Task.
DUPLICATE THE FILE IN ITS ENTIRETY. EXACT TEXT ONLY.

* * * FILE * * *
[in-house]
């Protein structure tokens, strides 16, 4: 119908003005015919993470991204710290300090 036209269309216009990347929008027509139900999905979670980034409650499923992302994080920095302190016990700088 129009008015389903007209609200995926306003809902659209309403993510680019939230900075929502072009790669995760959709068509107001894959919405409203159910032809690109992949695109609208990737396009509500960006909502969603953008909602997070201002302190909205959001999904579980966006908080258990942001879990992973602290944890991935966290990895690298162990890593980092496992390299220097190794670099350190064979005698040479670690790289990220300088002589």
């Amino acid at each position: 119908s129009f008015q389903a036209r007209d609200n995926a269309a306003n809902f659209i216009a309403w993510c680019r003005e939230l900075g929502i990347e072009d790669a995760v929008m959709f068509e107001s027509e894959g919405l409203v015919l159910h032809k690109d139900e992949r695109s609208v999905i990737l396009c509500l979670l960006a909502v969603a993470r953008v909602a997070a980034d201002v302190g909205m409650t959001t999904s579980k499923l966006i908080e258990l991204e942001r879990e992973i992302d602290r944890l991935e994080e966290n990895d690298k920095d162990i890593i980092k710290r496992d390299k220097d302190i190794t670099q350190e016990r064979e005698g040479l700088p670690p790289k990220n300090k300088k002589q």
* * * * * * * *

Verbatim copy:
[in-house]
């Protein structure tokens, strides 16, 4: 119908003005015919993470991204710290300090 036209269309216009990347929008027509139900999905979670980034409650499923992302994080920095302190016990700088 129009008015389903007209609200995926306003809902659209309403993510680019939230900075929502072009790669995760959709068509107001894959919405409203159910032809690109992949695109609208990737396009509500960006909502969603953008909602997070201002302190909205959001999904579980966006908080258990942001879990992973602290944890991935966290990895690298162990890593980092496992390299220097190794670099350190064979005698040479670690790289990220300088002589």
């Amino acid at each position: 119908s129009f008015q389903a036209r007209d609200n995926a269309a306003n809902f659209i216009a309403w993510c680019r003005e939230l900075g929502i990347e072009d790669a995760v929008m959709f068509e107001s027509e894959g919405l409203v015919l159910h032809k690109d139900e992949r695109s609208v999905i990737l396009c509500l979670l960006a909502v969603a993470r953008v909602a997070a980034d201002v302190g909205m409650t959001t999904s579980k499923l966006i908080e258990l991204e942001r879990e992973i992302d602290r944890l991935e994080e966290n990895d690298k920095d162990i890593i980092k710290r496992d390299k220097d302190i190794t670099q350190e016990r064979e005698g040479l700088p670690p790289k990220n300090k300088k002589q």